Iranian Diplomat: Final Agreement Unlikely Outcome Of Current Talks

A framework agreement is now seen as the most likely scenario from talks on Iran's nuclear program being held in Vienna.

VIENNA — An Iranian diplomat said on Sunday that the negotiations over Iran's nuclear program are not currently focusing on an extension of the talks, but instead on a "general" political agreement — which would essentially lead to an extension of the talks.

Speculation on Sunday over the negotiations being held in Vienna in advance of a Monday deadline has focused on the possibility of an extension, after Iranian news service ISNA quoted a member of the negotiating team saying that a final deal by the deadline is "impossible" and that, "The issue of extension of the talks is an option on the table and we will start discussing it if no deal is reached by Sunday night."

On Sunday, an Iranian diplomat who briefed reporters in a media tent outside the hotel where the talks are taking place said that "nobody is discussing an extension, or prolonging the negotiations."

"Everybody is now focused on trying to achieve a possible agreement, which I suppose given the shortage of time will be a general agreement, a framework agreement," the diplomat said. "This is what everybody's discussing now."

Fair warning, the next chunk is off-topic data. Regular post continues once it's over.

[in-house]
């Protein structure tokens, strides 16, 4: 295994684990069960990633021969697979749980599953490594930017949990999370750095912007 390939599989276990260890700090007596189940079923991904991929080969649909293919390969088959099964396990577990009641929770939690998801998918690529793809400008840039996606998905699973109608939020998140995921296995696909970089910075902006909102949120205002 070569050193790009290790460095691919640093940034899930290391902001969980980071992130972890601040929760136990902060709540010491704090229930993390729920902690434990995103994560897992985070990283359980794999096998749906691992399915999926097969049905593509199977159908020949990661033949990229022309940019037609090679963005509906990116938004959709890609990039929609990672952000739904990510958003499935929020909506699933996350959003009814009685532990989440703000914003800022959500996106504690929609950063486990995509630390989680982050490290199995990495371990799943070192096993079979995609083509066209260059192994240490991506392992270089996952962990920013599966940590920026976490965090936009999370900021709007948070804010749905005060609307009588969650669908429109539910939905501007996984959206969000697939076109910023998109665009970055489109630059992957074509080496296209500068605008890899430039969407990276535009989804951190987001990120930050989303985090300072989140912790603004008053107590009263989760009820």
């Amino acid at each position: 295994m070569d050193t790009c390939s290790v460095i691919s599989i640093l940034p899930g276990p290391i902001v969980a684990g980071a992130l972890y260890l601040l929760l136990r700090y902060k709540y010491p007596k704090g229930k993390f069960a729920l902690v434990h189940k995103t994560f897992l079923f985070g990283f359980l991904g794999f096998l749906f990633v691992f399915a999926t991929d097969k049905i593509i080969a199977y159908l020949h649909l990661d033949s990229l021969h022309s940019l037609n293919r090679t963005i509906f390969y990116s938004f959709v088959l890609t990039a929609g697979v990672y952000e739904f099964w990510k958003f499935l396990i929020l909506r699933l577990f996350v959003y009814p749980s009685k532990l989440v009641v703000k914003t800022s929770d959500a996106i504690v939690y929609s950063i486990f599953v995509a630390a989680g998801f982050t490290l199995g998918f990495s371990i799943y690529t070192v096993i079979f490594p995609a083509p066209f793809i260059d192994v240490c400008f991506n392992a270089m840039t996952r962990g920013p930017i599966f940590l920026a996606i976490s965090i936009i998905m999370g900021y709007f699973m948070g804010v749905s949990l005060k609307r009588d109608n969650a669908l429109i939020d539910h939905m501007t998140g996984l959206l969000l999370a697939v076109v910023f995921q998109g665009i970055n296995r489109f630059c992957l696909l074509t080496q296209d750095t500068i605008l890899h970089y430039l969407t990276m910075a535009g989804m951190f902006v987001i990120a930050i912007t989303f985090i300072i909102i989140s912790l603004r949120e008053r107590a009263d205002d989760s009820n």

He did acknowledge that an extension is "not on the table now but that might be a possibility."

The diplomat said that the biggest sticking point still on the table is the "scale of enrichment" of uranium that Iran would be allowed under the terms of the potential agreement.

The most likely scenario could be a preliminary agreement that outlines a potential deal but is not the final deal itself.

"It's the scenario that everybody is most interested in rather than extension or prolonging the talks," the diplomat said of a framework agreement.

"That could mean that we are not done completely but at least we have a way forward," the diplomat said.

The Iranian delegation is "in good spirits," the diplomat said.

U.S. Secretary of State John Kerry has stayed in Vienna after planning to leave on Friday and has been holding rounds of meetings with his counterparts in the P5+1 and on the Iranian side. The U.S. team has not been sharing details of possible results the same way the Iranian side has.

Six world powers have been negotiating a final deal to curtail Iran's nuclear program since reaching an interim agreement last November in Geneva. The world powers, referred to as the P5+1, and Iran failed to reach a final agreement at the previous deadline in July and extended the deadline to Nov. 24.

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